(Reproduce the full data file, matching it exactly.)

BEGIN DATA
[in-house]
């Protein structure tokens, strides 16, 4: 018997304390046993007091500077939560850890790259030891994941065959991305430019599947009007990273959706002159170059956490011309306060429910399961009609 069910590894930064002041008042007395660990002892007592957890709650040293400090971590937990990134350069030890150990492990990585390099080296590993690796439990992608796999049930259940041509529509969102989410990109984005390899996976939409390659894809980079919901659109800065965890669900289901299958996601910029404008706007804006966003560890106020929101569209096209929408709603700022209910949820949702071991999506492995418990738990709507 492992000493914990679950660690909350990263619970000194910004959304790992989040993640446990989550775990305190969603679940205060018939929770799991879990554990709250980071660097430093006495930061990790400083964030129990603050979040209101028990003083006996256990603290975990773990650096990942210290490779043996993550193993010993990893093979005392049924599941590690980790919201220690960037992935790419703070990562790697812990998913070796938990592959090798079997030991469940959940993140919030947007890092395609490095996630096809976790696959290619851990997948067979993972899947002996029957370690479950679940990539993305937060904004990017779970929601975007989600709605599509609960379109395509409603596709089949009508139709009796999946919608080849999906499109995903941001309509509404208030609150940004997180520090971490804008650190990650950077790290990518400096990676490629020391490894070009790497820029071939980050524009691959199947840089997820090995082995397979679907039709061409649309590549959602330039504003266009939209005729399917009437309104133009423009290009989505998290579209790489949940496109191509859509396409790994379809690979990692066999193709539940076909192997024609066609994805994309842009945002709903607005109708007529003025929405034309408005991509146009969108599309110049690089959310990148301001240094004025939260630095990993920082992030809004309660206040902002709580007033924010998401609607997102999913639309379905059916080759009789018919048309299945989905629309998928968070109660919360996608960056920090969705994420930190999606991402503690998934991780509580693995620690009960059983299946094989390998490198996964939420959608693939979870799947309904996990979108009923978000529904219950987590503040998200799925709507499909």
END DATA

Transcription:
[in-house]
């Protein structure tokens, strides 16, 4: 018997304390046993007091500077939560850890790259030891994941065959991305430019599947009007990273959706002159170059956490011309306060429910399961009609 069910590894930064002041008042007395660990002892007592957890709650040293400090971590937990990134350069030890150990492990990585390099080296590993690796439990992608796999049930259940041509529509969102989410990109984005390899996976939409390659894809980079919901659109800065965890669900289901299958996601910029404008706007804006966003560890106020929101569209096209929408709603700022209910949820949702071991999506492995418990738990709507 492992000493914990679950660690909350990263619970000194910004959304790992989040993640446990989550775990305190969603679940205060018939929770799991879990554990709250980071660097430093006495930061990790400083964030129990603050979040209101028990003083006996256990603290975990773990650096990942210290490779043996993550193993010993990893093979005392049924599941590690980790919201220690960037992935790419703070990562790697812990998913070796938990592959090798079997030991469940959940993140919030947007890092395609490095996630096809976790696959290619851990997948067979993972899947002996029957370690479950679940990539993305937060904004990017779970929601975007989600709605599509609960379109395509409603596709089949009508139709009796999946919608080849999906499109995903941001309509509404208030609150940004997180520090971490804008650190990650950077790290990518400096990676490629020391490894070009790497820029071939980050524009691959199947840089997820090995082995397979679907039709061409649309590549959602330039504003266009939209005729399917009437309104133009423009290009989505998290579209790489949940496109191509859509396409790994379809690979990692066999193709539940076909192997024609066609994805994309842009945002709903607005109708007529003025929405034309408005991509146009969108599309110049690089959310990148301001240094004025939260630095990993920082992030809004309660206040902002709580007033924010998401609607997102999913639309379905059916080759009789018919048309299945989905629309998928968070109660919360996608960056920090969705994420930190999606991402503690998934991780509580693995620690009960059983299946094989390998490198996964939420959608693939979870799947309904996990979108009923978000529904219950987590503040998200799925709507499909």